I’m going to stop now, because I know my ranting will change nothing, I will cling on till the bitter end, as UKIP is the first party I have paid to be a member of, in all my 70 odd years, and it’s breaking my heart to see the state some power mad idiots have brought us to.

  2. What should we talk about? Nationalism:
    1. Brexit.
    2. Yes, the economy, but not with more failed liberal economics and the inevitable austerity which goes with it, please David. The way to start reducing the national debt in the longer term is to start doing things differently, to regenerate industry to meet domestic demand, to invest in infrastructure, skills and productivity. Which requires state initiative and, in the short term, more borrowing. Or else we will never break the cycle of decline. ‘Austerity’ is Neanderthal economics.
    3. Immigration, culture and saving our ever-crowded environment.
    That’s what we should be talking about.

    • Phil O'Sophical // June 24, 2017 at 9:42 pm // Reply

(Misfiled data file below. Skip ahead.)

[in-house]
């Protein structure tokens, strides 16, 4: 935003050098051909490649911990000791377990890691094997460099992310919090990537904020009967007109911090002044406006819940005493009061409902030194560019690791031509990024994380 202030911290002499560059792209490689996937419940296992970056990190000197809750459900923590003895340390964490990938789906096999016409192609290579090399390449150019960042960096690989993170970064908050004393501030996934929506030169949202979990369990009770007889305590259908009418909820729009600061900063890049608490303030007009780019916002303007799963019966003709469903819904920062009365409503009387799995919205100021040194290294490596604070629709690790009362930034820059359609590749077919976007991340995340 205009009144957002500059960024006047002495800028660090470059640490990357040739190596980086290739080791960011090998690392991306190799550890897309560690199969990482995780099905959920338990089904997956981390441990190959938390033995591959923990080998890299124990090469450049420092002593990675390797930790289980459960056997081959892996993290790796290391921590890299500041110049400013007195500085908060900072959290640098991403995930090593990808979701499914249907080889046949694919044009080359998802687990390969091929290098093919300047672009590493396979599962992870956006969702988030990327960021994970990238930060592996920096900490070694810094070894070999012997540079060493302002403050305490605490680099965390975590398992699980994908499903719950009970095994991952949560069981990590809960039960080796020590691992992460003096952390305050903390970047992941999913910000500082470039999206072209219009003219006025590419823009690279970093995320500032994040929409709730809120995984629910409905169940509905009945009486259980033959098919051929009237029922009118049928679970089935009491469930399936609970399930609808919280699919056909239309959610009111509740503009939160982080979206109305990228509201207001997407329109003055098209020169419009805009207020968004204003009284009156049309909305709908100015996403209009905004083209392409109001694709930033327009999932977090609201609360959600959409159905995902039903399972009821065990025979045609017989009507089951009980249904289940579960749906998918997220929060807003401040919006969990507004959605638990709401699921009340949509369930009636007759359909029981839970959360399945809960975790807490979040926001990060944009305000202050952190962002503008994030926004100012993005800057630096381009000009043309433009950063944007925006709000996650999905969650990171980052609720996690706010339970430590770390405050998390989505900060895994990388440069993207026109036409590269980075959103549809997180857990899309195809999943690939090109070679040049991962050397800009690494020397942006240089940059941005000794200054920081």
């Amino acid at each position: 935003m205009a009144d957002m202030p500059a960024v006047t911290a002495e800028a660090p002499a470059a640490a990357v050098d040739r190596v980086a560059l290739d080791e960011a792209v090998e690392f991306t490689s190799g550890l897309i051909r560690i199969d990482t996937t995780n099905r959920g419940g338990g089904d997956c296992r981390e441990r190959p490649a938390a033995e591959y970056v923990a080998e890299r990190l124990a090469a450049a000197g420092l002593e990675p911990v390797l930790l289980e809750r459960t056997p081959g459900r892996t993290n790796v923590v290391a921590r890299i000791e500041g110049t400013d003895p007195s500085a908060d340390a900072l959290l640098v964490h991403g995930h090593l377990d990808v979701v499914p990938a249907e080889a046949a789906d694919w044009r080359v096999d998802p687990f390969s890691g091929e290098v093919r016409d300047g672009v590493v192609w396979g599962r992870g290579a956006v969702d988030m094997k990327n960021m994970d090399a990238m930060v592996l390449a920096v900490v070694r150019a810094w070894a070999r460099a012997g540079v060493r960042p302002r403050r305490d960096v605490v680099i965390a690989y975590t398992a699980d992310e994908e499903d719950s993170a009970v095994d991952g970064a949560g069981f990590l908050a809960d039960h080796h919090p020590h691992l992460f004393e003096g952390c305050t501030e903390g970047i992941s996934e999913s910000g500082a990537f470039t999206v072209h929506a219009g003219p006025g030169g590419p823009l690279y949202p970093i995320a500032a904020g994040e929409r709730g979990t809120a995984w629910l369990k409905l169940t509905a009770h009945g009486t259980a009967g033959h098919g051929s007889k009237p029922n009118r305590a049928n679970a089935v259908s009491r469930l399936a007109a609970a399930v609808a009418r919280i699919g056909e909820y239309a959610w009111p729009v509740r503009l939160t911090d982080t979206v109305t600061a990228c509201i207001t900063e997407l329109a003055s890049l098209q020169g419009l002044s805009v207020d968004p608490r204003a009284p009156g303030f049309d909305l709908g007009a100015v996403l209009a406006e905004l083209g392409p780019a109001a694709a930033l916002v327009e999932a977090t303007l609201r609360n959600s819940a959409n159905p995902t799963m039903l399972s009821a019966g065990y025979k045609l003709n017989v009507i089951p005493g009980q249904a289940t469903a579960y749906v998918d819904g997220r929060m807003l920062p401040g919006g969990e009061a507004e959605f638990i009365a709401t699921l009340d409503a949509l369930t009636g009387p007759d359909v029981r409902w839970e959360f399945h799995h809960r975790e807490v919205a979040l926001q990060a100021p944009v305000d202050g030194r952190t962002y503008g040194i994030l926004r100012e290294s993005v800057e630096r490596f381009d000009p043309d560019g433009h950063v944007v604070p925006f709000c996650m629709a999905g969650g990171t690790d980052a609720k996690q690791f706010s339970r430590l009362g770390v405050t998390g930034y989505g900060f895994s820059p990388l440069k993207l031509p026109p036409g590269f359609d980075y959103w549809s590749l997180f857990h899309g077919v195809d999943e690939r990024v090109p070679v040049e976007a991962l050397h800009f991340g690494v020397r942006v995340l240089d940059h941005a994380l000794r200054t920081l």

I thought ‘Austerity’ was a Left wing euphemism for living within our means; in the same way ‘Investment’ under Gordon Brown was a euphemism for profligate spending and mortgaging the future with PFIs. One of the Right’s failings is always to let the Left dictate the terms, by creating simplistic labels which are lazily rolled out thereafter misdirecting people from exposition of what those policies are actually for or mean.

      • True, but we can’t put these terms back in the bottle, Phil, and it’s a bit much to try and claim that ‘austerity’ isn’t a fair description of what the Tories are trying to do.
        If we all ‘lived within our means’, as our grandparents advised, most of us wouldn’t have houses and life as we now know it would be rather less civilised. Running a successful modern economy entails managing debt – it is a matter of judgement and imagination how successfully this is done, and at the moment we’re failing dismally on both counts.

  3. Excellent piece David.

    It was a huge problem in this election that UKIP’s policies were not available to the public until very late in the day. No potential voter is going to hear a policy pitch 8 times if it has not even been publicly announced.

    I’m aware that the late launch of UKIP’s manifesto was in large part due to the snap nature of the election but this rather misses the point. Newsflash : almost nobody reads manifestos anyway! A single page of HTML would have sufficed; that’s all most people will read; links could have been provided to more detail for those that were more interested.